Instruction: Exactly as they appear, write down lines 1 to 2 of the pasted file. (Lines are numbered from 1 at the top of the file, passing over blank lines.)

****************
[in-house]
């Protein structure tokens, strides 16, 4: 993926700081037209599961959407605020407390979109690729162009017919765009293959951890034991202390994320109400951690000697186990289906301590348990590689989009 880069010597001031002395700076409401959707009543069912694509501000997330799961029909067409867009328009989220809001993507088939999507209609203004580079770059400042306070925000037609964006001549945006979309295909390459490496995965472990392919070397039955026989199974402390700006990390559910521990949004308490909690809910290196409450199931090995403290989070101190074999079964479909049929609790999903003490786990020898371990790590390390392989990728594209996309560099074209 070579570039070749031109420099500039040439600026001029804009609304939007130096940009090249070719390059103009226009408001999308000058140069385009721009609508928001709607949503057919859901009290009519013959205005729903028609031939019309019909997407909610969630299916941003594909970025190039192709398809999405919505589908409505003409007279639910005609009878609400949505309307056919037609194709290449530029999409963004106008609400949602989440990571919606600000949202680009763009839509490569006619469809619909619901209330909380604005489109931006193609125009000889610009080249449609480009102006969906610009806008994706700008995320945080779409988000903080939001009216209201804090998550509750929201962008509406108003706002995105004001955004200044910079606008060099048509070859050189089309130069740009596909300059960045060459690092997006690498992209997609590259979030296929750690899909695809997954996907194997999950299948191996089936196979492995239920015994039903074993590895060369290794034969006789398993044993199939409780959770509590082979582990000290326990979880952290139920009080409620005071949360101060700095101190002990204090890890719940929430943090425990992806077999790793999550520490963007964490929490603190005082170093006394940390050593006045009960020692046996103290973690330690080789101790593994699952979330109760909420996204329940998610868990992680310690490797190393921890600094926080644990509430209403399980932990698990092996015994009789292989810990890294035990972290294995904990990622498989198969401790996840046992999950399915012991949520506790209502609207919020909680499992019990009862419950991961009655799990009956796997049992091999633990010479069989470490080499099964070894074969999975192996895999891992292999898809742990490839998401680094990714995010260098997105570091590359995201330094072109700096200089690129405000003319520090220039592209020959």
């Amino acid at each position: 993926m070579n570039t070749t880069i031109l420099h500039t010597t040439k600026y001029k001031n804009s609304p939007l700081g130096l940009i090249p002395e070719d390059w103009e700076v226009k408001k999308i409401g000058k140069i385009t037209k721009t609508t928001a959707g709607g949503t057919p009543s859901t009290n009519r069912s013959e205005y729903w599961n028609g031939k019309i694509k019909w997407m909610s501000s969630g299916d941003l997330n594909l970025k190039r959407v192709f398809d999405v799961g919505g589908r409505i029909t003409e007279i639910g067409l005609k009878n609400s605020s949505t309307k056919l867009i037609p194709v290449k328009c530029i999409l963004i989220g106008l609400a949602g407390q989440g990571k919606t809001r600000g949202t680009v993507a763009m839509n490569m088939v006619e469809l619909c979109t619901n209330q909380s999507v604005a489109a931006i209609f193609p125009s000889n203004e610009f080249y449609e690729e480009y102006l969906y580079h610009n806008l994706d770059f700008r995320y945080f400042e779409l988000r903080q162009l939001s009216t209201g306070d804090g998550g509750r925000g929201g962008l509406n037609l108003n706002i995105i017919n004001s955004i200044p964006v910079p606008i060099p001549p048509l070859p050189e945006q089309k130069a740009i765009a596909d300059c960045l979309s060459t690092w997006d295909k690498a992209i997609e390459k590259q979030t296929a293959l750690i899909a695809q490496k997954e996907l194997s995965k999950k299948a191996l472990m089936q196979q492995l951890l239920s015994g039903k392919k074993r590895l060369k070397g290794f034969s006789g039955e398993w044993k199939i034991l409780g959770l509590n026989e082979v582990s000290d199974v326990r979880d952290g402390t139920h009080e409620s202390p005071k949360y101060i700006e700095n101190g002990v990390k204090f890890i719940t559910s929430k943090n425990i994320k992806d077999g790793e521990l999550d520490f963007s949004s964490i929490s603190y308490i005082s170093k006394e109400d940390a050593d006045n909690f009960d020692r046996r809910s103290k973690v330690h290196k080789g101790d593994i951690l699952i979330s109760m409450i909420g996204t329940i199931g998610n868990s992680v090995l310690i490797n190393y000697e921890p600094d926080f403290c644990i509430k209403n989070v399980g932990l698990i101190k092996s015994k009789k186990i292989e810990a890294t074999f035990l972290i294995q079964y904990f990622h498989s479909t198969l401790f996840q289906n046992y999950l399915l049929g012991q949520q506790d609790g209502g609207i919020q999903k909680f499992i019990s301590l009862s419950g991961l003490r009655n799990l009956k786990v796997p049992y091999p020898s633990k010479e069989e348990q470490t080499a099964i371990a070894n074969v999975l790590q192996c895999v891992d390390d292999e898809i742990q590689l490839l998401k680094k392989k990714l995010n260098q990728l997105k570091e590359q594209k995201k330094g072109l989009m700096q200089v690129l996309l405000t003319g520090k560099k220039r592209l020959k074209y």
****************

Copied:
[in-house]
């Protein structure tokens, strides 16, 4: 993926700081037209599961959407605020407390979109690729162009017919765009293959951890034991202390994320109400951690000697186990289906301590348990590689989009 880069010597001031002395700076409401959707009543069912694509501000997330799961029909067409867009328009989220809001993507088939999507209609203004580079770059400042306070925000037609964006001549945006979309295909390459490496995965472990392919070397039955026989199974402390700006990390559910521990949004308490909690809910290196409450199931090995403290989070101190074999079964479909049929609790999903003490786990020898371990790590390390392989990728594209996309560099074209 070579570039070749031109420099500039040439600026001029804009609304939007130096940009090249070719390059103009226009408001999308000058140069385009721009609508928001709607949503057919859901009290009519013959205005729903028609031939019309019909997407909610969630299916941003594909970025190039192709398809999405919505589908409505003409007279639910005609009878609400949505309307056919037609194709290449530029999409963004106008609400949602989440990571919606600000949202680009763009839509490569006619469809619909619901209330909380604005489109931006193609125009000889610009080249449609480009102006969906610009806008994706700008995320945080779409988000903080939001009216209201804090998550509750929201962008509406108003706002995105004001955004200044910079606008060099048509070859050189089309130069740009596909300059960045060459690092997006690498992209997609590259979030296929750690899909695809997954996907194997999950299948191996089936196979492995239920015994039903074993590895060369290794034969006789398993044993199939409780959770509590082979582990000290326990979880952290139920009080409620005071949360101060700095101190002990204090890890719940929430943090425990992806077999790793999550520490963007964490929490603190005082170093006394940390050593006045009960020692046996103290973690330690080789101790593994699952979330109760909420996204329940998610868990992680310690490797190393921890600094926080644990509430209403399980932990698990092996015994009789292989810990890294035990972290294995904990990622498989198969401790996840046992999950399915012991949520506790209502609207919020909680499992019990009862419950991961009655799990009956796997049992091999633990010479069989470490080499099964070894074969999975192996895999891992292999898809742990490839998401680094990714995010260098997105570091590359995201330094072109700096200089690129405000003319520090220039592209020959």